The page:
July 30, 2020

Class of 2020: New nurses reflect on first work experiences during vulnerable times

Two recent nursing graduates summoned to long-term care talk about the joy they found working with residents -- and how they learned fast
UCalgary Nursing graduates at convocation
UCalgary Nursing grads at convocation

How’s work life for new nurses in these unusual times? Abhilasha Gupta has connected with fellow nursing graduates Alyssa Braybrook and Emily Codling to find out. Here are their first-hand accounts as new nurses caring for the senior population during the pandemic.

Alyssa Braybrook, Graduate Nurse, BN’20, UCalgary Nursing
Braybrook says b
eing involved during these difficult times has only made her more confident in her choice of profession.

“Graduating with a degree in health care during a global pandemic has significantly impacted my transition into the profession of nursing. When I chose to pursue nursing, I did not have a clear vision of what I wanted my career to look like. I quickly developed a passion for critical care through my experiences in the emergency department and the intensive care unit during my undergraduate degree. However, given the challenges posed in health care as a result of COVID-19, the importance of adaptability in nursing has become absolutely paramount.

Entering into this profession during a global pandemic meant helping out anywhere I was needed; this led me to work in a long-term care facility immediately after completing my NCLEX.

This allowed me to get involved in health care where nurses were desperately needed and pushed me to expand my clinical knowledge by challenging my weaknesses. 

"Mental health is an area of nursing that I had not had a great deal of experience in. Working on a dementia unit in long-term care challenged me to develop this area of knowledge and develop my weaknesses as a registered nurse (into strengths). The independence required by the nursing team in long-term care also helped me recognize the importance of a nurse’s role to the interprofessional team, when communication with physicians transitioned predominantly to telephone contact as a result of COVID-19. Thorough assessments and critical thinking are crucial as we are in direct contact with the residents and are able, and required, to pick up on any complications.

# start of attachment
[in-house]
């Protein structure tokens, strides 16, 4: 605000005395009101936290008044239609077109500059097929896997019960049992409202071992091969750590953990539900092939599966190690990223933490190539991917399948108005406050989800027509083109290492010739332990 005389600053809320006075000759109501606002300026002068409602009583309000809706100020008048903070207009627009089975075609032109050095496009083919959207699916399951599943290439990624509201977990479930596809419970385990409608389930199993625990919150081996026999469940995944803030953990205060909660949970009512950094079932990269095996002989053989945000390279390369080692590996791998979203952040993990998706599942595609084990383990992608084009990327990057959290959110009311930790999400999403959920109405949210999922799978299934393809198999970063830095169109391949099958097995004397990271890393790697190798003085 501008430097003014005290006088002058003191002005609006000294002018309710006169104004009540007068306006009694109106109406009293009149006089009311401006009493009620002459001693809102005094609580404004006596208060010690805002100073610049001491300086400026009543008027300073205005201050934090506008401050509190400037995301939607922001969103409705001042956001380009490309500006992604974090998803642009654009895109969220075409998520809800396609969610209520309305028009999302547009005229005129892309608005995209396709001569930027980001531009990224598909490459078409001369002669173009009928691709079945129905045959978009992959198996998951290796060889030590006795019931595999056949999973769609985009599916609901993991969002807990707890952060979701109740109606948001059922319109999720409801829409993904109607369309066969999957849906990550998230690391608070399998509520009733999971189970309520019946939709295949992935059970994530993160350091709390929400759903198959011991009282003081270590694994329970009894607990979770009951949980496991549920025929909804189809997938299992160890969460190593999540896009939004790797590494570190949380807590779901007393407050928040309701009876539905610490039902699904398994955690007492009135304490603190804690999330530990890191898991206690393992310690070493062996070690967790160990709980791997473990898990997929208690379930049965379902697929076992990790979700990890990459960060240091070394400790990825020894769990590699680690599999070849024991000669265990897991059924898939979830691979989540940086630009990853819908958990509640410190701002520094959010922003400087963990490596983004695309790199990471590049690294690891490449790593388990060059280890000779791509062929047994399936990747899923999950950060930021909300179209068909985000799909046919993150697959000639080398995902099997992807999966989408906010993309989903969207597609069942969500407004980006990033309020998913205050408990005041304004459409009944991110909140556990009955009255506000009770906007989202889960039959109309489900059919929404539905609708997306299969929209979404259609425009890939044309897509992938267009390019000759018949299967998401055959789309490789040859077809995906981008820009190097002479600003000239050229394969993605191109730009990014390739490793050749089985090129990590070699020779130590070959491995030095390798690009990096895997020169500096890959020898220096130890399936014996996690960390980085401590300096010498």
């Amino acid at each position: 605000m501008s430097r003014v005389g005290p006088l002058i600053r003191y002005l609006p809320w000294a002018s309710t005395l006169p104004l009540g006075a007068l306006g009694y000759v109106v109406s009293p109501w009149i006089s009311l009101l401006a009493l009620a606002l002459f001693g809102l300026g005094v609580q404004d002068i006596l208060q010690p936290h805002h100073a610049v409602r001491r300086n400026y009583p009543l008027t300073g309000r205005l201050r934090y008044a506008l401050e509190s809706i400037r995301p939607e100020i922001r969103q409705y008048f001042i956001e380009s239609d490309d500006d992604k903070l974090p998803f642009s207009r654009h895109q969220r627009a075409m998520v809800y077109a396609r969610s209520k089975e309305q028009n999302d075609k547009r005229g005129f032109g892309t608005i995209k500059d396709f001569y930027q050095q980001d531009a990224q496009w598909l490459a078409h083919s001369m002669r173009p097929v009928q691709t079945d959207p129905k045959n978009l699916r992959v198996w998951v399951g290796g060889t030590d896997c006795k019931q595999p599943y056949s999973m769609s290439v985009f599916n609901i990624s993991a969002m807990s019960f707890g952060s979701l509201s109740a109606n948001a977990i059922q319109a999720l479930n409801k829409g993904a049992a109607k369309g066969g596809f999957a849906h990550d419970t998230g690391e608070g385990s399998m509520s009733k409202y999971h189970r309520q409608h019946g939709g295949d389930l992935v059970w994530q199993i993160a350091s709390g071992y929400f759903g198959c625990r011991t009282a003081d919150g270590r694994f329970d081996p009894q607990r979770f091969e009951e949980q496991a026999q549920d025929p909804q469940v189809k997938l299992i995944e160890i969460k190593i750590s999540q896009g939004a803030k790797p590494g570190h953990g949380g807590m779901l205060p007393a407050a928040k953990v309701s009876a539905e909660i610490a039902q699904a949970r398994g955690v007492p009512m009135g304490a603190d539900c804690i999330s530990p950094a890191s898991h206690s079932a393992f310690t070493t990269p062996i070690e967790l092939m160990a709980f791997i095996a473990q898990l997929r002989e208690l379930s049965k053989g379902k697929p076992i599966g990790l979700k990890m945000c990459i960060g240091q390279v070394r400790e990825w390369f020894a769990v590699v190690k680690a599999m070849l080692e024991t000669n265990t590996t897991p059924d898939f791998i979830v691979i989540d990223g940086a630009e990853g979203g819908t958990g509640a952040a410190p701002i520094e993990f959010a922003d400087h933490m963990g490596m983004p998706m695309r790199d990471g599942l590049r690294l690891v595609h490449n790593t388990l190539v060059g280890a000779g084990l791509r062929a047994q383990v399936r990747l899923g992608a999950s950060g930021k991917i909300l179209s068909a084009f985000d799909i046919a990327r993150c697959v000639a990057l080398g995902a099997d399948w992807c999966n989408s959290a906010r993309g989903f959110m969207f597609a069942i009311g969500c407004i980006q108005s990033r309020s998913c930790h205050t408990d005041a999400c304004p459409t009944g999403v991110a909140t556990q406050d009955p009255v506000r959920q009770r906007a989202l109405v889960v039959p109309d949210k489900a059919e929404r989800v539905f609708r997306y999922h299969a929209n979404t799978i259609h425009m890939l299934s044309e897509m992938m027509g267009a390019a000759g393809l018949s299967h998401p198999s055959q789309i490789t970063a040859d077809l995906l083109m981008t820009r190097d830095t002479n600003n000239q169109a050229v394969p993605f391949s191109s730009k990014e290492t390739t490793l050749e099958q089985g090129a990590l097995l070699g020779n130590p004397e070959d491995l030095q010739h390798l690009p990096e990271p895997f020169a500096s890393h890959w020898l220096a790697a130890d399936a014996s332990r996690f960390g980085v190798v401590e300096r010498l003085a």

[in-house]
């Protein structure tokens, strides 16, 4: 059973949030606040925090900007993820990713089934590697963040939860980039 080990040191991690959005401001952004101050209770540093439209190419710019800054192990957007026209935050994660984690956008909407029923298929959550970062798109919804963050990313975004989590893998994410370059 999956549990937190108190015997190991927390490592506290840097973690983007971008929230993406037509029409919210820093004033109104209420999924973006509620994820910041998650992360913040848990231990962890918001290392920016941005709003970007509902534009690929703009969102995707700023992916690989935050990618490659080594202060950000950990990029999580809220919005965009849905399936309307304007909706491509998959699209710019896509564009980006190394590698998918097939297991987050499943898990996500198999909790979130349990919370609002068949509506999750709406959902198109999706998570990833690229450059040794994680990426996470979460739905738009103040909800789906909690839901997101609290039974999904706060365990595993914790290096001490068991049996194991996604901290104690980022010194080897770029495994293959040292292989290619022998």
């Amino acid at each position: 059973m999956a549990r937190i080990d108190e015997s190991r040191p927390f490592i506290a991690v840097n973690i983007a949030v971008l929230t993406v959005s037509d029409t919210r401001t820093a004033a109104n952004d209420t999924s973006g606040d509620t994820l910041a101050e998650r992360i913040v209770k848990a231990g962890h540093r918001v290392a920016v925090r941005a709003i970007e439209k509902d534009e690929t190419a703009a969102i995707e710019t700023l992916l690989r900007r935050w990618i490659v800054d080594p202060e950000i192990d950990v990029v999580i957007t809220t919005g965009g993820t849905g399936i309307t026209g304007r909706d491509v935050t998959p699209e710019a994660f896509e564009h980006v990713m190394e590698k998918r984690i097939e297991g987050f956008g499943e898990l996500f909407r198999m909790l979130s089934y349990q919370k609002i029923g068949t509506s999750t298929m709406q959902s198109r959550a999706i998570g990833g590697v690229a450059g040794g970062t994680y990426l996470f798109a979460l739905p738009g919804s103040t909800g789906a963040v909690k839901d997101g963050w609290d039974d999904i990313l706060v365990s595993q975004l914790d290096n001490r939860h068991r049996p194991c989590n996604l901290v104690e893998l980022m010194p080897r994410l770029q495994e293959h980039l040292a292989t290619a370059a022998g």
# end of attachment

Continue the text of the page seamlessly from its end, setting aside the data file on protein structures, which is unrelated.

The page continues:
Expressing compassion and ensuring family-centered care also requires adaptability during these trying times. With a strict “no visitor” policy, it is important as a nurse to understand and respond appropriately to the added hardships experienced by residents and their families. It is an indescribable feeling to know that people are trusting you to care for their loved ones when they are not able to be physically present.

“I am thankful to have had the opportunity to develop a strong bond with many of the residents in long-term care and to continue to be there for them despite COVID-19 restricting their families from visiting.

The residents that I am privileged to work with have had a huge impact on my perspective as a registered nurse; they give me a reason to be excited to go to work every day. Overall, I believe the challenges posed by COVID-19 have strengthened my overall competence and adaptability as an individual and a registered nurse.”

Being involved during these difficult times has only made me even more confident in my choice of profession.”

Nursing student at UCalgary

Alyssa Braybrook

Emily Codling, Graduate Nurse, BN’20, UCalgary Nursing
Emily hopes to find work as an RN in Grande Prairie.

"It is hard to know where to start when talking about my experiences as a new graduate during COVID-19. It feels like it has been many years since nursing school despite it only being a few months. Before even finishing my clinical hours, I noticed my unit was rapidly hiring new staff to prepare for COVID. The unit managers were even coming to work in scrubs so they could help if needed. Shortly after, I got a job at a senior’s living facility as a resident screener assessing seniors for symptoms of COVID. I was glad to have a job and I met some truly wonderful people. Working at the seniors’ facility got me excited about working to my full scope of practice as a nurse.

It also happens that I am getting married in August! I personally would not recommend getting married during a global pandemic. If nursing does not work out for me, I believe I will have a career in wedding planning as I have re-planned mine many times in the last few months.

Throughout this pandemic, I have tried my best to stay positive and be grateful for all the things in my life. My wedding is mostly planned. I am writing the NCLEX at the end of July and studying has been going well. My family and I are healthy and my fiancé still has his job so we will be moving to Grande Prairie in the fall. I am optimistic I will get a job there where I will be able to help others and start my career as a registered nurse.”

UCalgary Nursing graduate

Emily Codling

UCalgary resources on COVID-19